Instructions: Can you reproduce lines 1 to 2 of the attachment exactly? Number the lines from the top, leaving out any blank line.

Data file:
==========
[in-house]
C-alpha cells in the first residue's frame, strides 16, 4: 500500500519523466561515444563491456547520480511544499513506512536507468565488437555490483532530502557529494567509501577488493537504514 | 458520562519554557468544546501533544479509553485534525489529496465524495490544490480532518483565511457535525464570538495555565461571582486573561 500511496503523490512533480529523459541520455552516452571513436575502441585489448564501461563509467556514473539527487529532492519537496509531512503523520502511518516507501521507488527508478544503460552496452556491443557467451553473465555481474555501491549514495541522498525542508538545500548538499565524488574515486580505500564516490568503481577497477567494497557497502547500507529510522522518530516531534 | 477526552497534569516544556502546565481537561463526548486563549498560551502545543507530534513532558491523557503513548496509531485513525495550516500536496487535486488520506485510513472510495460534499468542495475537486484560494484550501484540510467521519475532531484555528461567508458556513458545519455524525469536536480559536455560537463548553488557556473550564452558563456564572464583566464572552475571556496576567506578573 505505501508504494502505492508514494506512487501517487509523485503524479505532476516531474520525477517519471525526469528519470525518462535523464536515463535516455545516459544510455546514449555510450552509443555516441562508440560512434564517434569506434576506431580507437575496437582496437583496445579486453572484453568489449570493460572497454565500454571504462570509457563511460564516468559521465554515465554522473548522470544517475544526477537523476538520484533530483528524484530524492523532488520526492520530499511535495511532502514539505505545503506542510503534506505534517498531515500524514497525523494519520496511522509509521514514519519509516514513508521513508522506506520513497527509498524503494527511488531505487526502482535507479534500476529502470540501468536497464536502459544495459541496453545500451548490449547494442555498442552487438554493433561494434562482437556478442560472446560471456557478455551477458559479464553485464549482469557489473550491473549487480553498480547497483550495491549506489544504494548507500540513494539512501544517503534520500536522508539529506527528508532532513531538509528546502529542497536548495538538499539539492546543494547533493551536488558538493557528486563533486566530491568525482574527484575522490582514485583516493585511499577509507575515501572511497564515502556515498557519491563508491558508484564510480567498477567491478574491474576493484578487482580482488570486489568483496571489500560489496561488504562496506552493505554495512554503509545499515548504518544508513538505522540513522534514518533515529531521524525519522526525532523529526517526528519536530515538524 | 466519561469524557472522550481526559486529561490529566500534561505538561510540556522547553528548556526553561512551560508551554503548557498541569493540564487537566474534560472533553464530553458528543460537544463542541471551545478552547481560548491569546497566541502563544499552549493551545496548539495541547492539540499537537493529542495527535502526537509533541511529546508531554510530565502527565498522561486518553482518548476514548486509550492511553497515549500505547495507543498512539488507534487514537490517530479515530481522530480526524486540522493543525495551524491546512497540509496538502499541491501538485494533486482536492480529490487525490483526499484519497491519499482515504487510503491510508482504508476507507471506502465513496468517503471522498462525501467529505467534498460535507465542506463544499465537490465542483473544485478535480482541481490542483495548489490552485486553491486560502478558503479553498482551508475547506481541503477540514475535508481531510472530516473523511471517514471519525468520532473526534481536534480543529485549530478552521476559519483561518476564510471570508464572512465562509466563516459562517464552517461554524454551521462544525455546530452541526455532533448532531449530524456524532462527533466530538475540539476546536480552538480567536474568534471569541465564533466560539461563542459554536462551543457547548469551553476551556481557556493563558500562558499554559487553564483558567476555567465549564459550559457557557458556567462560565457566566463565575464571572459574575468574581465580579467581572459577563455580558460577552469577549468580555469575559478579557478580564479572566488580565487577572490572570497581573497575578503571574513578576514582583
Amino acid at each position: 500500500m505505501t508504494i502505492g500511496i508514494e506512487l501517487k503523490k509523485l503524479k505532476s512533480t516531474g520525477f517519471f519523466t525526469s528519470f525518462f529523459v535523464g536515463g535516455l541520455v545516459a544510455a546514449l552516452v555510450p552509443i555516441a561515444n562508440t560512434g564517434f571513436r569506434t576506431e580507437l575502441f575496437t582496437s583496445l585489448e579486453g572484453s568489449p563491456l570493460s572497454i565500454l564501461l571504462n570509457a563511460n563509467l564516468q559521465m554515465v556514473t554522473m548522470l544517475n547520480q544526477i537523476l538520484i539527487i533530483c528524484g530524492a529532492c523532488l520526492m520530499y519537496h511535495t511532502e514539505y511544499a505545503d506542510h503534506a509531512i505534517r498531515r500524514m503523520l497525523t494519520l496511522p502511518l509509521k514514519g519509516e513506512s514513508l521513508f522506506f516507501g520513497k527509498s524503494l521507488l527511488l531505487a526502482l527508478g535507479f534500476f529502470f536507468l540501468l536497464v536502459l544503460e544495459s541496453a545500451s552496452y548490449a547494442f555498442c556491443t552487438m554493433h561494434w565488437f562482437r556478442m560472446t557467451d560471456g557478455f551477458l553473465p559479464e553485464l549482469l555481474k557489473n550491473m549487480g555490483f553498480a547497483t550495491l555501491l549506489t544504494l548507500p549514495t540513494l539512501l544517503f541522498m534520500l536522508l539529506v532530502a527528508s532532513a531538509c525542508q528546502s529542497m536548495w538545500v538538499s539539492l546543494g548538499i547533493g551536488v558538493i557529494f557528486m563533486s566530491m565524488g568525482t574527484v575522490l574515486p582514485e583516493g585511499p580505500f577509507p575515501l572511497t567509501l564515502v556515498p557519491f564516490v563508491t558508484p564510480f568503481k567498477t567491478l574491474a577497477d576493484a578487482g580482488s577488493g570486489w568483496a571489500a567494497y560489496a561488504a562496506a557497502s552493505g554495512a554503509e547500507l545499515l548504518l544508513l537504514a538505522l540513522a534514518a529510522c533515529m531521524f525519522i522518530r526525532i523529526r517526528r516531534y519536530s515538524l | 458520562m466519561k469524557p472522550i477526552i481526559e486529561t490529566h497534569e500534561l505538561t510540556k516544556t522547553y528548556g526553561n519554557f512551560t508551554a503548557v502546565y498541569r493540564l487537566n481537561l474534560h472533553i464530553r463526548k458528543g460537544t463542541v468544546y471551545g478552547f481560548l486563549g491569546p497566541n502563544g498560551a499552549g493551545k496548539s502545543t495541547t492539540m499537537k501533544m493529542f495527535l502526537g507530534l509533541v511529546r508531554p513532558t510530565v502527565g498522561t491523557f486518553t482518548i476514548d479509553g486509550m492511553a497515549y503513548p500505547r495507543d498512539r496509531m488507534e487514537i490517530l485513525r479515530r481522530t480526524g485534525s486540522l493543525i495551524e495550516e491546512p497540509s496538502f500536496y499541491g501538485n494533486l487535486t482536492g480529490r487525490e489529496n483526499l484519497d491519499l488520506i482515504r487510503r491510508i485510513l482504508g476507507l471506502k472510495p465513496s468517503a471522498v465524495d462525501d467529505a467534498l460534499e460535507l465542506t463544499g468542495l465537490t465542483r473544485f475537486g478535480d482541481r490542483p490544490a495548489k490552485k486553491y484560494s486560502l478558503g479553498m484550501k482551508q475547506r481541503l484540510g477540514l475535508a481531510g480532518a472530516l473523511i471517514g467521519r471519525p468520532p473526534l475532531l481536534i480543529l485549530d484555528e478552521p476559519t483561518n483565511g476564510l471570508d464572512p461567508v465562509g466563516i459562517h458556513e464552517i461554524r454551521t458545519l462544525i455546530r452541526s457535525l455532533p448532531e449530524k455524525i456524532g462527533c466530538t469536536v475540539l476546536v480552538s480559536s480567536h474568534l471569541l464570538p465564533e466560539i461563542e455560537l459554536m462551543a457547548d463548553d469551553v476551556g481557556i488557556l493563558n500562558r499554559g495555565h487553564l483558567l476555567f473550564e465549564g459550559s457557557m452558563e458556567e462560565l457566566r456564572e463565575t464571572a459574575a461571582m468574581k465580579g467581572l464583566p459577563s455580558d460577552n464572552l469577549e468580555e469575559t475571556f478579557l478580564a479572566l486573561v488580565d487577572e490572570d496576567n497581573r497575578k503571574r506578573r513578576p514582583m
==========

[in-house]
C-alpha cells in the first residue's frame, strides 16, 4: 500500500519523466561515444563491456547520480511544499513506512536507468565488437555490483532530502557529494567509501577488493537504514 | 458520562519554557468544546501533544479509553485534525489529496465524495490544490480532518483565511457535525464570538495555565461571582486573561 500511496503523490512533480529523459541520455552516452571513436575502441585489448564501461563509467556514473539527487529532492519537496509531512503523520502511518516507501521507488527508478544503460552496452556491443557467451553473465555481474555501491549514495541522498525542508538545500548538499565524488574515486580505500564516490568503481577497477567494497557497502547500507529510522522518530516531534 | 477526552497534569516544556502546565481537561463526548486563549498560551502545543507530534513532558491523557503513548496509531485513525495550516500536496487535486488520506485510513472510495460534499468542495475537486484560494484550501484540510467521519475532531484555528461567508458556513458545519455524525469536536480559536455560537463548553488557556473550564452558563456564572464583566464572552475571556496576567506578573 505505501508504494502505492508514494506512487501517487509523485503524479505532476516531474520525477517519471525526469528519470525518462535523464536515463535516455545516459544510455546514449555510450552509443555516441562508440560512434564517434569506434576506431580507437575496437582496437583496445579486453572484453568489449570493460572497454565500454571504462570509457563511460564516468559521465554515465554522473548522470544517475544526477537523476538520484533530483528524484530524492523532488520526492520530499511535495511532502514539505505545503506542510503534506505534517498531515500524514497525523494519520496511522509509521514514519519509516514513508521513508522506506520513497527509498524503494527511488531505487526502482535507479534500476529502470540501468536497464536502459544495459541496453545500451548490449547494442555498442552487438554493433561494434562482437556478442560472446560471456557478455551477458559479464553485464549482469557489473550491473549487480553498480547497483550495491549506489544504494548507500540513494539512501544517503534520500536522508539529506527528508532532513531538509528546502529542497536548495538538499539539492546543494547533493551536488558538493557528486563533486566530491568525482574527484575522490582514485583516493585511499577509507575515501572511497564515502556515498557519491563508491558508484564510480567498477567491478574491474576493484578487482580482488570486489568483496571489500560489496561488504562496506552493505554495512554503509545499515548504518544508513538505522540513522534514518533515529531521524525519522526525532523529526517526528519536530515538524 | 466519561469524557472522550481526559486529561490529566500534561505538561510540556522547553528548556526553561512551560508551554503548557498541569493540564487537566474534560472533553464530553458528543460537544463542541471551545478552547481560548491569546497566541502563544499552549493551545496548539495541547492539540499537537493529542495527535502526537509533541511529546508531554510530565502527565498522561486518553482518548476514548486509550492511553497515549500505547495507543498512539488507534487514537490517530479515530481522530480526524486540522493543525495551524491546512497540509496538502499541491501538485494533486482536492480529490487525490483526499484519497491519499482515504487510503491510508482504508476507507471506502465513496468517503471522498462525501467529505467534498460535507465542506463544499465537490465542483473544485478535480482541481490542483495548489490552485486553491486560502478558503479553498482551508475547506481541503477540514475535508481531510472530516473523511471517514471519525468520532473526534481536534480543529485549530478552521476559519483561518476564510471570508464572512465562509466563516459562517464552517461554524454551521462544525455546530452541526455532533448532531449530524456524532462527533466530538475540539476546536480552538480567536474568534471569541465564533466560539461563542459554536462551543457547548469551553476551556481557556493563558500562558499554559487553564483558567476555567465549564459550559457557557458556567462560565457566566463565575464571572459574575468574581465580579467581572459577563455580558460577552469577549468580555469575559478579557478580564479572566488580565487577572490572570497581573497575578503571574513578576514582583